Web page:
Cariloop, a Dallas-based startup that provides services and tools that help families plan for and manage the care of aging loved ones, has formed a partnership with Dallas Area Parkinsonism Society. The partnership allows DAPS members to access Cariloop’s services at a discounted rate and take part in educational resources and opportunities.
Jeryn Laengrich, chief service officer and senior vice president of Cariloop, knows firsthand about the challenge of caring for loved ones dealing with Parkinson’s.
“Both my parents have faced this diagnosis,” she said. “So I know the importance of planning, seeking knowledge and building a support network. Our hope is to relieve stress for families in the midst of a physically and emotionally exhausting situation.”
Laengrich spoke with me recently about the partnership:
Why are you and Cariloop interested in partnering with Dallas Area Parkinsonism Society? It’s a personal, professional and a business reason for me. My dad was diagnosed with Parkinson’s in his late 50s. He has since passed. My mother was diagnosed in her 60s. From a professional standpoint, I am also a licensed speech pathologist, and I’ve been in health care for over 25 years. I worked with people with this and other neurological diseases over the course of my professional career. And then businesses come out of the need to help people, especially in the health care space.
Is this the first partnership of this type for Cariloop? This is the first one looking at disease-specific groups or organizations that have a built-in need for care coordination, for collaboration, providing them with someone that they can communicate with personally to help them. DAPS has about 350 members. If you look at the number of people with Parkinson’s, it’s about 1 to 1.5 percent of the general population.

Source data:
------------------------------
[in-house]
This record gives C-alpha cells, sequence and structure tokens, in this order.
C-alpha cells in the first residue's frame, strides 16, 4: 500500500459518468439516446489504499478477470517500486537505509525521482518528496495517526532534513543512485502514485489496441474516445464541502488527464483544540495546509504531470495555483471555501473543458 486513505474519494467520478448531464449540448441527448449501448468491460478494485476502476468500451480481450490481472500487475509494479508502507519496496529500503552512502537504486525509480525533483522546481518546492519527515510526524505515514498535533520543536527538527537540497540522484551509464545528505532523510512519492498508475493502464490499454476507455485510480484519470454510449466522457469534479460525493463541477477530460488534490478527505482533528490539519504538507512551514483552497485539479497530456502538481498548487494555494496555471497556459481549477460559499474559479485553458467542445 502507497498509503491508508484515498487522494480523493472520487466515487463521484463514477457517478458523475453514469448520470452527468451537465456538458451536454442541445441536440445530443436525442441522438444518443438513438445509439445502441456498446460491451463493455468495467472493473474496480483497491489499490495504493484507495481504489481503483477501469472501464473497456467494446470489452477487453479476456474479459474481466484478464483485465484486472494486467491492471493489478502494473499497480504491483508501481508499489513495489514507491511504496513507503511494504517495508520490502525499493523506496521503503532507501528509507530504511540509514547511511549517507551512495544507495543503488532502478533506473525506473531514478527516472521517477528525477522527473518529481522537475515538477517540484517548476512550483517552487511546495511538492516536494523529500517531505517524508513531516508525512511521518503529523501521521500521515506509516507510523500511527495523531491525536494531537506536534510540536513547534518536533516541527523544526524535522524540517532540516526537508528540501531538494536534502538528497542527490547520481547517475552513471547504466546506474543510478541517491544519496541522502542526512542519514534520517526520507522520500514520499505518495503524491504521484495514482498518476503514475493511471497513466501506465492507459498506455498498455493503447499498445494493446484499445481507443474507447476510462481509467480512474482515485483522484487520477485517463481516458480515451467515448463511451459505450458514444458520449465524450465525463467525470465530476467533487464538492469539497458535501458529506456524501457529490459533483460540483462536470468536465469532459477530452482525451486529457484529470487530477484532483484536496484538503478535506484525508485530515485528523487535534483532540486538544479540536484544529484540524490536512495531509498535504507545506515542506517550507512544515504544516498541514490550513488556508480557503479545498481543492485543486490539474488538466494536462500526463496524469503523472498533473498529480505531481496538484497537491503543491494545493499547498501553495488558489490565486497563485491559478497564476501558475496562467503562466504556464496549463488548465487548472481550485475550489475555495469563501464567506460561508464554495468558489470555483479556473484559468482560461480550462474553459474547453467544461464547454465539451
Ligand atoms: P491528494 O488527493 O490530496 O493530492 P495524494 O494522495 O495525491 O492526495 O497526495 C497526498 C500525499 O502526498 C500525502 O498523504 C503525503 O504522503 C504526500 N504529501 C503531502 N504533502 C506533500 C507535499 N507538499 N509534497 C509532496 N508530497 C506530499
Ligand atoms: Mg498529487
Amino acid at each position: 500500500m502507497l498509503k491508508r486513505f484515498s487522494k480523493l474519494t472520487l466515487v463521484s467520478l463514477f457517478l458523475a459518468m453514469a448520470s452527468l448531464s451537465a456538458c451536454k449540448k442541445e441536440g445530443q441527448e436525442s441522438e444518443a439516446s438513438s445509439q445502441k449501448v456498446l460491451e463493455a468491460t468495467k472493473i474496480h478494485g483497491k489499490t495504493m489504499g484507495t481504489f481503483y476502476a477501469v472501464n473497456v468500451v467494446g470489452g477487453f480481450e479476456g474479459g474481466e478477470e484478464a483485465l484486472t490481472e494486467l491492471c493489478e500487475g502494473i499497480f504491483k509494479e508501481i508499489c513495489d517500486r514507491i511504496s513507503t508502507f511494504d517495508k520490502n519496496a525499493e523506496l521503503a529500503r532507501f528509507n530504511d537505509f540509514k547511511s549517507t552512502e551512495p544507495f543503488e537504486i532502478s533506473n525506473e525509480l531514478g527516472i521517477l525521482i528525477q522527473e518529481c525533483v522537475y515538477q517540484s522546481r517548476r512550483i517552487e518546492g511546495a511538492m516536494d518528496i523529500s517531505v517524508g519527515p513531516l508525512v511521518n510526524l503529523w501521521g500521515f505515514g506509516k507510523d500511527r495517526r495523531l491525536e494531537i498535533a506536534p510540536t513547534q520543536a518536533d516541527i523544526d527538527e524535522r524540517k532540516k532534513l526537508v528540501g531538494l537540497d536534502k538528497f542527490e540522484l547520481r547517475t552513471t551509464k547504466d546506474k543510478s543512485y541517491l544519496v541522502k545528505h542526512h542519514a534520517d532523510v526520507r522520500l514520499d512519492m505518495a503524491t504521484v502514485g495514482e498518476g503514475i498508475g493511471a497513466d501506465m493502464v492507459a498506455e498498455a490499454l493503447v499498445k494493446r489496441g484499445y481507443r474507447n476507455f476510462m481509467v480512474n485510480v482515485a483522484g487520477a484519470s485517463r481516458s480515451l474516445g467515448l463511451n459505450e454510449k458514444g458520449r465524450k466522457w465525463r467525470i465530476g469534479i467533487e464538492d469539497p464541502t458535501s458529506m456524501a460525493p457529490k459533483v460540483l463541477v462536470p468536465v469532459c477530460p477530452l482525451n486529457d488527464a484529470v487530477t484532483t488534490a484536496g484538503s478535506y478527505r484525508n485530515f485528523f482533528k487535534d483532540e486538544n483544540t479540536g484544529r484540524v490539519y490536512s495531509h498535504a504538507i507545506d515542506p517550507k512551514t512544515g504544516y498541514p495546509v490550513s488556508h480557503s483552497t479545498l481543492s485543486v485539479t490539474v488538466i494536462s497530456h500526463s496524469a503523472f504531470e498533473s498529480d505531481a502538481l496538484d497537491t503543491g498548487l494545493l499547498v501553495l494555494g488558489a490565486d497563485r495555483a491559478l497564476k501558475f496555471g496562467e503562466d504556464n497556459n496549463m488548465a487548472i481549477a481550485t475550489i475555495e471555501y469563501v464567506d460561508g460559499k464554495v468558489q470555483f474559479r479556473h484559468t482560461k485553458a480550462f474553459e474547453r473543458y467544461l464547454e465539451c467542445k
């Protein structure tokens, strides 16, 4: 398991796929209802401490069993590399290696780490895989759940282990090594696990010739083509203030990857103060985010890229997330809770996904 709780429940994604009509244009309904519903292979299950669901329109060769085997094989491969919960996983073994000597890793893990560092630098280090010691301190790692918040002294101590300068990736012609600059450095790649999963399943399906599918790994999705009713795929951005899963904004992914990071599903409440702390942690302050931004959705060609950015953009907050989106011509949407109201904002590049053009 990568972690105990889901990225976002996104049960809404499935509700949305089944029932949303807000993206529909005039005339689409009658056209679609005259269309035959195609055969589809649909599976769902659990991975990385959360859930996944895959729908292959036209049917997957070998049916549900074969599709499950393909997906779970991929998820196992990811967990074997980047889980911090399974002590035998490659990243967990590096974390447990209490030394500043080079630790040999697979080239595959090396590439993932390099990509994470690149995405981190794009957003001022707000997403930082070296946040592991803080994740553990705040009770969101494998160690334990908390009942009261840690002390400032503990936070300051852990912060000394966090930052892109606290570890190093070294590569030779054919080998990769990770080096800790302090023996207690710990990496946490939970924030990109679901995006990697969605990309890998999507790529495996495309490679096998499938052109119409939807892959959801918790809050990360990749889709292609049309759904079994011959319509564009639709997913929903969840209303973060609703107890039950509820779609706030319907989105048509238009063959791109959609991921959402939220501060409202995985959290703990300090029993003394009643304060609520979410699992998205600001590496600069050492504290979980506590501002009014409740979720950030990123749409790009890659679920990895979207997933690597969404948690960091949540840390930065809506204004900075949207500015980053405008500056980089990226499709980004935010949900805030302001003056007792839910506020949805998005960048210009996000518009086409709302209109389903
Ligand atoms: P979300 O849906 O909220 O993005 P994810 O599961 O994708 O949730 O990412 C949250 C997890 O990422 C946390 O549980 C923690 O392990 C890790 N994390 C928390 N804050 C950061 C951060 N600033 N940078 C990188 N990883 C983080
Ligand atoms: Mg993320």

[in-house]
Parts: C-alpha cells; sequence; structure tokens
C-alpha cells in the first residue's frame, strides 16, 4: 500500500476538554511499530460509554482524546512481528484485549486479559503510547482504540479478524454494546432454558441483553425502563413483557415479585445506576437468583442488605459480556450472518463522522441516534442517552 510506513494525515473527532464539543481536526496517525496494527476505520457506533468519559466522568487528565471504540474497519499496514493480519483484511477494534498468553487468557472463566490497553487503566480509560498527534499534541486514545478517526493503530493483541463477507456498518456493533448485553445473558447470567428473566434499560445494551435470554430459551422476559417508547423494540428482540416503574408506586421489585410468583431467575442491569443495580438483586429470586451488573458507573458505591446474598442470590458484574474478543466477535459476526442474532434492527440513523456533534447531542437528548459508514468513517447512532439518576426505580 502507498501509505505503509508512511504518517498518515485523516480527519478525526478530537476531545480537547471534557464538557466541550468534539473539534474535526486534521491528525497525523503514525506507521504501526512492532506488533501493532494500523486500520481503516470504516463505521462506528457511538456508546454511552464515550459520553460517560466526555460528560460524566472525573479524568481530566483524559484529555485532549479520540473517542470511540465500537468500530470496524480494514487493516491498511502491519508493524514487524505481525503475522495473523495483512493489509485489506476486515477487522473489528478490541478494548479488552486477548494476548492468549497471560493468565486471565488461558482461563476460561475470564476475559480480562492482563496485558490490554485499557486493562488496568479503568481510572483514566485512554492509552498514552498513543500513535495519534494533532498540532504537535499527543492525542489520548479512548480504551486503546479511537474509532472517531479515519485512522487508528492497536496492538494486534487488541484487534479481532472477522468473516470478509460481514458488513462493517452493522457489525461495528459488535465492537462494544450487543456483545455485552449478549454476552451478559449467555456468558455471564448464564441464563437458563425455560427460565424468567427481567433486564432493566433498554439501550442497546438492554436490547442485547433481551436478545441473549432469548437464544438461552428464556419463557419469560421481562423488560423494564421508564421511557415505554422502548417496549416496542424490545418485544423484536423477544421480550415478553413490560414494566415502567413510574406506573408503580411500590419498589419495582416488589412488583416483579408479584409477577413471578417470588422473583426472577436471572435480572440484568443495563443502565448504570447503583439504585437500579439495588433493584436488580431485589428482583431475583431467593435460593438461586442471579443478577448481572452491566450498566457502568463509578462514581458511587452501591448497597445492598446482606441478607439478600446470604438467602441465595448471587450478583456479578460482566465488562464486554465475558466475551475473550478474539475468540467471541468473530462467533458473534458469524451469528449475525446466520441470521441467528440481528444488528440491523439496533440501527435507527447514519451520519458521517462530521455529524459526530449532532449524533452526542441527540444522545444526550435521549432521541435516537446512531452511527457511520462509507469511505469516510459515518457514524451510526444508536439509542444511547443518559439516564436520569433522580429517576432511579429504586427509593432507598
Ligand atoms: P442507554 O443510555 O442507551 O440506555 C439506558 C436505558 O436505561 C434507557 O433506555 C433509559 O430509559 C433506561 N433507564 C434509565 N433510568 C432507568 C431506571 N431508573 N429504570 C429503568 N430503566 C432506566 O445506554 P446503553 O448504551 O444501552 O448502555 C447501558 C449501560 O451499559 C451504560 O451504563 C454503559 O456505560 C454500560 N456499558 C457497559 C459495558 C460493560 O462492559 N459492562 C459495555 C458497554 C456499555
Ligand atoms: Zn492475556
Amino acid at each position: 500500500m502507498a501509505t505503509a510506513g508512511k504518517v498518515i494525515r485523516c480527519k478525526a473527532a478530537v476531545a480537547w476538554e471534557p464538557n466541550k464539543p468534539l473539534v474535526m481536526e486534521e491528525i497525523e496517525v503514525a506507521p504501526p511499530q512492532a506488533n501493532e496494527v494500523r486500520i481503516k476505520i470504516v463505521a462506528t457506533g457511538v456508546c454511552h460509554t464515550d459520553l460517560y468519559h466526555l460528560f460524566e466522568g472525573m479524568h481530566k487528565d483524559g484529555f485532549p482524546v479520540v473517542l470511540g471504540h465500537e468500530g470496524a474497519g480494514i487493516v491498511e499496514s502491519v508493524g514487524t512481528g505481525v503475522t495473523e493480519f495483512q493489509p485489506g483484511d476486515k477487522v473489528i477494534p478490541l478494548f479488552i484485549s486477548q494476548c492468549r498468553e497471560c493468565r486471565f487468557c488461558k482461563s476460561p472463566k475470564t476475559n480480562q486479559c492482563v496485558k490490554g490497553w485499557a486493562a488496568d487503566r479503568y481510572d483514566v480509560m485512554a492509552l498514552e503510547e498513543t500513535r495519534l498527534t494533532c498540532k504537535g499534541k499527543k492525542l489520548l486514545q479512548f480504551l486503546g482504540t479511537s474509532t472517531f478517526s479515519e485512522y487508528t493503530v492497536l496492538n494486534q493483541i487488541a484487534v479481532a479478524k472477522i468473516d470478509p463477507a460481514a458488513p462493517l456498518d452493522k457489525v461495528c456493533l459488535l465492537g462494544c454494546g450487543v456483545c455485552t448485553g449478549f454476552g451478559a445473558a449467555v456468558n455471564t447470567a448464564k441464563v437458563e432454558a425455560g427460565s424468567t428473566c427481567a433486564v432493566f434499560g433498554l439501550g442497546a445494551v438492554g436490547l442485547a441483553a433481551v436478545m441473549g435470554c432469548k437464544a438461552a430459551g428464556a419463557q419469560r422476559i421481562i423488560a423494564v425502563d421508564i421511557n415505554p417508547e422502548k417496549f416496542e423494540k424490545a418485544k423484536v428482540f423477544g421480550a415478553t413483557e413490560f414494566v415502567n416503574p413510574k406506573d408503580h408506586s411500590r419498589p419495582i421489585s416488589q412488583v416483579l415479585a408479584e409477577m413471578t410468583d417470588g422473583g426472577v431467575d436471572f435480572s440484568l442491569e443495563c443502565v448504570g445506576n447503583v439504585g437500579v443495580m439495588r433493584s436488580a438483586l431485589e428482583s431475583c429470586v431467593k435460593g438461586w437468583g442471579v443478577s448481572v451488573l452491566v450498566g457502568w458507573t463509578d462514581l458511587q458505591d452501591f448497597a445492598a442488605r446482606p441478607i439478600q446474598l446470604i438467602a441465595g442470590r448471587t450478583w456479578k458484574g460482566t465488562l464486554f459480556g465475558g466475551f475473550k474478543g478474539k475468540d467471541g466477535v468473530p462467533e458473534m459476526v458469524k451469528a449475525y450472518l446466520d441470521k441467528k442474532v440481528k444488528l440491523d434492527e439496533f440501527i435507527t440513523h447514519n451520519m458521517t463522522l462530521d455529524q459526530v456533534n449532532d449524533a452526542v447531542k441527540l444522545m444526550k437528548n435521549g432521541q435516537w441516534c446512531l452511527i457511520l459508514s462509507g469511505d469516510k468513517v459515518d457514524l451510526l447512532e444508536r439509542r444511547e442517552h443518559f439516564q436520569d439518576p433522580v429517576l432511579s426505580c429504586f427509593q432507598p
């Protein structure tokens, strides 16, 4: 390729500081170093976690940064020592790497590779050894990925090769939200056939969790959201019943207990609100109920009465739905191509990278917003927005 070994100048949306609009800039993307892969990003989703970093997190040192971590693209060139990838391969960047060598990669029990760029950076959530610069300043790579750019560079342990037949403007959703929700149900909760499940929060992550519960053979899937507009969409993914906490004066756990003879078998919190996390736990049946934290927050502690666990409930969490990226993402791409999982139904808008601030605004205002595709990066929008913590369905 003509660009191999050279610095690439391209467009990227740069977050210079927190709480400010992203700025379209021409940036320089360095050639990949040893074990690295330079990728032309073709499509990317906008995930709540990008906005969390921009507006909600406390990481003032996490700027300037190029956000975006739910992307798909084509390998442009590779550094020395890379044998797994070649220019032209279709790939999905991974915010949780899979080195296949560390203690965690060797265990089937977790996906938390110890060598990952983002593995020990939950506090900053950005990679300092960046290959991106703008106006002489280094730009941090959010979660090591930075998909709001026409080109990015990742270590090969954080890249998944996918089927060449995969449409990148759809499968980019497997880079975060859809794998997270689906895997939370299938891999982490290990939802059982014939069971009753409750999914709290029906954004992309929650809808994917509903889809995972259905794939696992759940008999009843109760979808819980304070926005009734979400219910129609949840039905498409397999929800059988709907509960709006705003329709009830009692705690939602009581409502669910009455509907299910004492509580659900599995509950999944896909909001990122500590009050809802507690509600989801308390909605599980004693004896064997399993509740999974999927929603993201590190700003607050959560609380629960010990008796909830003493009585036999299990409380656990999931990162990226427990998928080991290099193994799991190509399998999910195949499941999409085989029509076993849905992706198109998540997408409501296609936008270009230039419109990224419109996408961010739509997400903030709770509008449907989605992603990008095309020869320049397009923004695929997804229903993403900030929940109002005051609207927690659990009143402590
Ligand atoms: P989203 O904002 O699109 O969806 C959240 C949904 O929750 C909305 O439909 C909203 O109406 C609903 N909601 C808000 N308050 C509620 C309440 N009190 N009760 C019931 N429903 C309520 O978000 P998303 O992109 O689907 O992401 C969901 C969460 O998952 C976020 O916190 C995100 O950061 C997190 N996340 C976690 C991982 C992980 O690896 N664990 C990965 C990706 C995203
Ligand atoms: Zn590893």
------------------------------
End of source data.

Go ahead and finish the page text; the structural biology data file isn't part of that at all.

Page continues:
When did the partnership begin? It actually began in March, but we decided to kick it off officially because April is Parkinson’s Awareness Month. What better way to say ‘We’re working together.’” And DAPS looks at providing Cariloop to their members as an added value. They provide exercise, they provide support groups, but they don’t have something that will actually help guide their members and help them manage the disease.
What types of decisions are you helping people with Parkinson’s, or their families, make? We’ve got a younger onset person in their 50s or 60s who has been diagnosed for a couple of years, and they’re seeing a general neurologist. They’re struggling at work, they don’t know if they need to go on disability. We help patients find a doctor who really specializes in Parkinson’s, and help them with the questions to ask their physicians about the disease. Are they asking them everything they really need to when they have their 20 or 30 minutes with the specialist. Are they able to continue to work? What are reasonable accommodations for them under the Americans with Disabilities Act? What can they do to remain active? What are some of the care provider groups their loved ones can go to? Do they need home health caregivers to come in and augment the care the family can provide? Do they have the financial means to do that?
This article appears as it was originally published in Dallas Business Journal.0